Sociodemographic factors in patients continuing warfarin vs those transitioning to direct oral anticoagulants.


Clinical factors and patient preferences are important for selecting oral anticoagulants for venous thromboembolism (VTE) and atrial fibrillation (AF). The relative association of sociodemographic factors with anticoagulant use is unknown. We evaluated a prospective cohort to compare sociodemographic variables in patients who continued on warfarin for AF or VTE to those who transitioned to 1 of the direct oral anticoagulants (DOACs). Adult patients, newly started on warfarin, were enrolled through 6 anticoagulation clinics across Michigan. Of 8468 patients, 53.3% had AF, 45.6% had VTE, and 1.1% had both. Of these, 696 (8.2%) switched from warfarin to a DOAC. There were no significant differences between switchers and nonswitchers for percentage of time with a therapeutic international normalized ratio on warfarin, urban-rural residence status, or health insurance. Switchers were more often white (83.3% vs 77.7%; P \u3c .001), partnered (67.3% vs 59.2%; P \u3c .001), or resided in a zip code with a higher median household income (P \u3c .001). The results show that sociodemographic factors, such as race, partnered status, and income are associated with a patient\u27s likelihood of switching to a DOAC vs remaining on warfarin therapy. Although clinical factors predominate, the reason for, and impact of, these observed variations in care requires further investigation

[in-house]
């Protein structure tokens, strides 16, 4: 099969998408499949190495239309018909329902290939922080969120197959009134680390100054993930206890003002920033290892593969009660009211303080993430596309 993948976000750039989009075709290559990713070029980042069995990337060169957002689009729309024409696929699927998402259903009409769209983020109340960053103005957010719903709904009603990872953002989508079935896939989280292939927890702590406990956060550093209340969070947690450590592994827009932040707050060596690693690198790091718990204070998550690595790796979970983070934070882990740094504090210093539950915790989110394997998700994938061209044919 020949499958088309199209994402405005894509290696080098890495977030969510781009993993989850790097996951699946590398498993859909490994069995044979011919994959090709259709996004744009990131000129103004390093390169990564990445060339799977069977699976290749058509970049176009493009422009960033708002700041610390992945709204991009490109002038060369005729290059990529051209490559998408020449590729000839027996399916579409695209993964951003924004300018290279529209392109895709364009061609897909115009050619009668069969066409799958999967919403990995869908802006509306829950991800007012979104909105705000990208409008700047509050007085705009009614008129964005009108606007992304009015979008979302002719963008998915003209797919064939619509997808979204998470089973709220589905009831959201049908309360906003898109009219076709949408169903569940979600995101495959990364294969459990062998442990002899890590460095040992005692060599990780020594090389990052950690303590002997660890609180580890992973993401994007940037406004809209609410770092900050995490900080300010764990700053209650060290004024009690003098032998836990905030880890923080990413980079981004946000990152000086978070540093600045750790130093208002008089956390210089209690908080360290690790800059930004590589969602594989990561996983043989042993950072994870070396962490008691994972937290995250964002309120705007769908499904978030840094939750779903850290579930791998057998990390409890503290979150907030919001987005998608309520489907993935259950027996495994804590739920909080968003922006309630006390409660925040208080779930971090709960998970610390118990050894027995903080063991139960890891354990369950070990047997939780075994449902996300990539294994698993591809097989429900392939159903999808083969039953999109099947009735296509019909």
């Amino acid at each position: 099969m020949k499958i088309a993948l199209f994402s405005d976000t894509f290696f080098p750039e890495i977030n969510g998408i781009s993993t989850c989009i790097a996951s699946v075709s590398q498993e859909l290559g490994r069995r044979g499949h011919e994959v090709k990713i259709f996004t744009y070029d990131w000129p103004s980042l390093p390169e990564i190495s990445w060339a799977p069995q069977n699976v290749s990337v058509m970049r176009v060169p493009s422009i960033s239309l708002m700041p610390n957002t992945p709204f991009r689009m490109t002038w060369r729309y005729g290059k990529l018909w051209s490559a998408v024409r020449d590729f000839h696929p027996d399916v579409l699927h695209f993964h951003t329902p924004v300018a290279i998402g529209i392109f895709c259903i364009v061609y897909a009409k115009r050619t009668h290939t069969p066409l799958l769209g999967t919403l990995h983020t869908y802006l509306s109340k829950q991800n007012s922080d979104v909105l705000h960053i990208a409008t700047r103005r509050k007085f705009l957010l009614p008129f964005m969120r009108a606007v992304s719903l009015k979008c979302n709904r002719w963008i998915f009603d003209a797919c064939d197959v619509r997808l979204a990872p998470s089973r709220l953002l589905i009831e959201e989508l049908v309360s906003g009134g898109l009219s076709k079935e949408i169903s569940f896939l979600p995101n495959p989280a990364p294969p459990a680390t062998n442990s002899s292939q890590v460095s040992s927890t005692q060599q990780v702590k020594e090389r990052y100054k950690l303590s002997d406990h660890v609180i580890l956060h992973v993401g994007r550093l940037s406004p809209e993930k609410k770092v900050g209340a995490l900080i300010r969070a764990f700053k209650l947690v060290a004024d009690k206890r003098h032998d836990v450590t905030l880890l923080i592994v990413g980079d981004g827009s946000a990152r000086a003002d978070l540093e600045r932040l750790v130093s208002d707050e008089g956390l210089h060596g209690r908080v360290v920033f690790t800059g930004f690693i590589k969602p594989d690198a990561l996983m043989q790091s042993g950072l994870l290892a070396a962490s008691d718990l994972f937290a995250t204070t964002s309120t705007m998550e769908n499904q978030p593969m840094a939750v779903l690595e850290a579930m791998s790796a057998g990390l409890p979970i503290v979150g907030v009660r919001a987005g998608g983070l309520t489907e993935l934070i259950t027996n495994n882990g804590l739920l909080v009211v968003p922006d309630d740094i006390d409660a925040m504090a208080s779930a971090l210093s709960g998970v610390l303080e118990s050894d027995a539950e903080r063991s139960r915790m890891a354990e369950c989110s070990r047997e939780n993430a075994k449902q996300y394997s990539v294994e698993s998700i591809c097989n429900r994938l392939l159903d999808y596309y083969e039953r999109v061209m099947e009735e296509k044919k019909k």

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This paper was published in Henry Ford Health System Scholarly Commons.

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